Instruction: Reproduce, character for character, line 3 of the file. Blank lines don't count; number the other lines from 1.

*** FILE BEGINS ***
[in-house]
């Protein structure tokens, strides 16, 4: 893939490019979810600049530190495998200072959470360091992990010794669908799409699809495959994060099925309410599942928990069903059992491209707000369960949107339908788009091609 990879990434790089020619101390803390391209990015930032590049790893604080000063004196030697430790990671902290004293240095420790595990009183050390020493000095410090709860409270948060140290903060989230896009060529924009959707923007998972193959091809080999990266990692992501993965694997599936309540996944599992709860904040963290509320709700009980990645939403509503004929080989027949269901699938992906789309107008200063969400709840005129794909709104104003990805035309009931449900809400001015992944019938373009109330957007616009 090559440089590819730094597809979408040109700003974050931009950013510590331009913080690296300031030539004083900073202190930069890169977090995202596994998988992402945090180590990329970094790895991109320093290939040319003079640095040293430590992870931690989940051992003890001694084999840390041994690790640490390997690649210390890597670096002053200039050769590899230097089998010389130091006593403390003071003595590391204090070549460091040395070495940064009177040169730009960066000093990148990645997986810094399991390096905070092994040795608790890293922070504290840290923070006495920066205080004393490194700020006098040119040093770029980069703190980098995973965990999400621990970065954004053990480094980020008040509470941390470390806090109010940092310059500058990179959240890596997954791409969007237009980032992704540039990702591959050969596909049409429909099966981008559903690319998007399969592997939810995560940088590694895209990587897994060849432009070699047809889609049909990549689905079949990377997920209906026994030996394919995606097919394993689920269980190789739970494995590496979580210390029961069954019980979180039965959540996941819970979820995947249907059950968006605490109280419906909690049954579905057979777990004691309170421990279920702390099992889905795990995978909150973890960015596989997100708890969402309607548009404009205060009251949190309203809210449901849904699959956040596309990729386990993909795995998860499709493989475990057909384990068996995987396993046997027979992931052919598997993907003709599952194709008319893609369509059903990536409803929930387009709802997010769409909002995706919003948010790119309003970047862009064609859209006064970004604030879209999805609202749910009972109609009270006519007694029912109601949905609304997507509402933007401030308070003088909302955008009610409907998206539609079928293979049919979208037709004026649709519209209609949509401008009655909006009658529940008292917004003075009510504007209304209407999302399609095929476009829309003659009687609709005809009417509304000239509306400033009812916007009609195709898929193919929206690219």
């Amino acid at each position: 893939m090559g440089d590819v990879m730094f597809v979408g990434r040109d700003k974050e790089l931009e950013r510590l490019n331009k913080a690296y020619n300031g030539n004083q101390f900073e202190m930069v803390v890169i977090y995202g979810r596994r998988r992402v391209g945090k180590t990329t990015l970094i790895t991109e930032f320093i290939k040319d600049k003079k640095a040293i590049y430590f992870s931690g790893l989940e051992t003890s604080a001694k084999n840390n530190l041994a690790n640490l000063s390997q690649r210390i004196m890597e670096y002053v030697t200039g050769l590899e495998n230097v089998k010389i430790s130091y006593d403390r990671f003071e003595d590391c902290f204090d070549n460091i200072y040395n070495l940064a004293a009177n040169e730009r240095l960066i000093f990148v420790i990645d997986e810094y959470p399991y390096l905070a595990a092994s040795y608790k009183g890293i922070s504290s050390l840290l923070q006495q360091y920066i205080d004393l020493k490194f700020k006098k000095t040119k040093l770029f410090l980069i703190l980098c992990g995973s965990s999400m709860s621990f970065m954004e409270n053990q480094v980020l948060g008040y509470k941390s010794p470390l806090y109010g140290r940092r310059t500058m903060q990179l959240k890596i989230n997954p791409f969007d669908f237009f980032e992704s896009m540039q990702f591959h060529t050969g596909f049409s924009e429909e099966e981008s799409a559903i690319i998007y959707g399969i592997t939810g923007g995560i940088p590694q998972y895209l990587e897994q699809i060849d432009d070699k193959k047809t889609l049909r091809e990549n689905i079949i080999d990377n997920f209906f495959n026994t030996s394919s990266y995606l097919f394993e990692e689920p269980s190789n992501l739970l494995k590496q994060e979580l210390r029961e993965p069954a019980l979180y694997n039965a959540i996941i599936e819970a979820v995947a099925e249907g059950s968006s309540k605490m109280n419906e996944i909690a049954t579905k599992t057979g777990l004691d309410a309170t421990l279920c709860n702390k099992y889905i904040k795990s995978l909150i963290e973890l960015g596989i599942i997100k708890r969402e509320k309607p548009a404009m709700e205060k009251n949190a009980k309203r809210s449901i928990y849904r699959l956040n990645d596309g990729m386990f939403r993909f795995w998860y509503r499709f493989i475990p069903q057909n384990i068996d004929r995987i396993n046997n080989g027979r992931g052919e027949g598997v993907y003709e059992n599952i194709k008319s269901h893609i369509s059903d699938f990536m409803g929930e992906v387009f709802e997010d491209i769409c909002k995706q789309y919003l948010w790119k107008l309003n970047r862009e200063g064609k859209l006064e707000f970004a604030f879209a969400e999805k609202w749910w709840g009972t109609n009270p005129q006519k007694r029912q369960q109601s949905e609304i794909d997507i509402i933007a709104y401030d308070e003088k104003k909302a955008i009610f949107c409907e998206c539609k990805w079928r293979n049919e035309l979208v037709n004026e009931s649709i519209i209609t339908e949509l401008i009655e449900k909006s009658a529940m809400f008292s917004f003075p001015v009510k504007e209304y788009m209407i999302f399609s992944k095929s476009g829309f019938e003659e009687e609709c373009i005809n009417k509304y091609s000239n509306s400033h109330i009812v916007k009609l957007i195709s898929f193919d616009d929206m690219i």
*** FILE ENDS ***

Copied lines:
């Amino acid at each position: 893939m090559g440089d590819v990879m730094f597809v979408g990434r040109d700003k974050e790089l931009e950013r510590l490019n331009k913080a690296y020619n300031g030539n004083q101390f900073e202190m930069v803390v890169i977090y995202g979810r596994r998988r992402v391209g945090k180590t990329t990015l970094i790895t991109e930032f320093i290939k040319d600049k003079k640095a040293i590049y430590f992870s931690g790893l989940e051992t003890s604080a001694k084999n840390n530190l041994a690790n640490l000063s390997q690649r210390i004196m890597e670096y002053v030697t200039g050769l590899e495998n230097v089998k010389i430790s130091y006593d403390r990671f003071e003595d590391c902290f204090d070549n460091i200072y040395n070495l940064a004293a009177n040169e730009r240095l960066i000093f990148v420790i990645d997986e810094y959470p399991y390096l905070a595990a092994s040795y608790k009183g890293i922070s504290s050390l840290l923070q006495q360091y920066i205080d004393l020493k490194f700020k006098k000095t040119k040093l770029f410090l980069i703190l980098c992990g995973s965990s999400m709860s621990f970065m954004e409270n053990q480094v980020l948060g008040y509470k941390s010794p470390l806090y109010g140290r940092r310059t500058m903060q990179l959240k890596i989230n997954p791409f969007d669908f237009f980032e992704s896009m540039q990702f591959h060529t050969g596909f049409s924009e429909e099966e981008s799409a559903i690319i998007y959707g399969i592997t939810g923007g995560i940088p590694q998972y895209l990587e897994q699809i060849d432009d070699k193959k047809t889609l049909r091809e990549n689905i079949i080999d990377n997920f209906f495959n026994t030996s394919s990266y995606l097919f394993e990692e689920p269980s190789n992501l739970l494995k590496q994060e979580l210390r029961e993965p069954a019980l979180y694997n039965a959540i996941i599936e819970a979820v995947a099925e249907g059950s968006s309540k605490m109280n419906e996944i909690a049954t579905k599992t057979g777990l004691d309410a309170t421990l279920c709860n702390k099992y889905i904040k795990s995978l909150i963290e973890l960015g596989i599942i997100k708890r969402e509320k309607p548009a404009m709700e205060k009251n949190a009980k309203r809210s449901i928990y849904r699959l956040n990645d596309g990729m386990f939403r993909f795995w998860y509503r499709f493989i475990p069903q057909n384990i068996d004929r995987i396993n046997n080989g027979r992931g052919e027949g598997v993907y003709e059992n599952i194709k008319s269901h893609i369509s059903d699938f990536m409803g929930e992906v387009f709802e997010d491209i769409c909002k995706q789309y919003l948010w790119k107008l309003n970047r862009e200063g064609k859209l006064e707000f970004a604030f879209a969400e999805k609202w749910w709840g009972t109609n009270p005129q006519k007694r029912q369960q109601s949905e609304i794909d997507i509402i933007a709104y401030d308070e003088k104003k909302a955008i009610f949107c409907e998206c539609k990805w079928r293979n049919e035309l979208v037709n004026e009931s649709i519209i209609t339908e949509l401008i009655e449900k909006s009658a529940m809400f008292s917004f003075p001015v009510k504007e209304y788009m209407i999302f399609s992944k095929s476009g829309f019938e003659e009687e609709c373009i005809n009417k509304y091609s000239n509306s400033h109330i009812v916007k009609l957007i195709s898929f193919d616009d929206m690219i």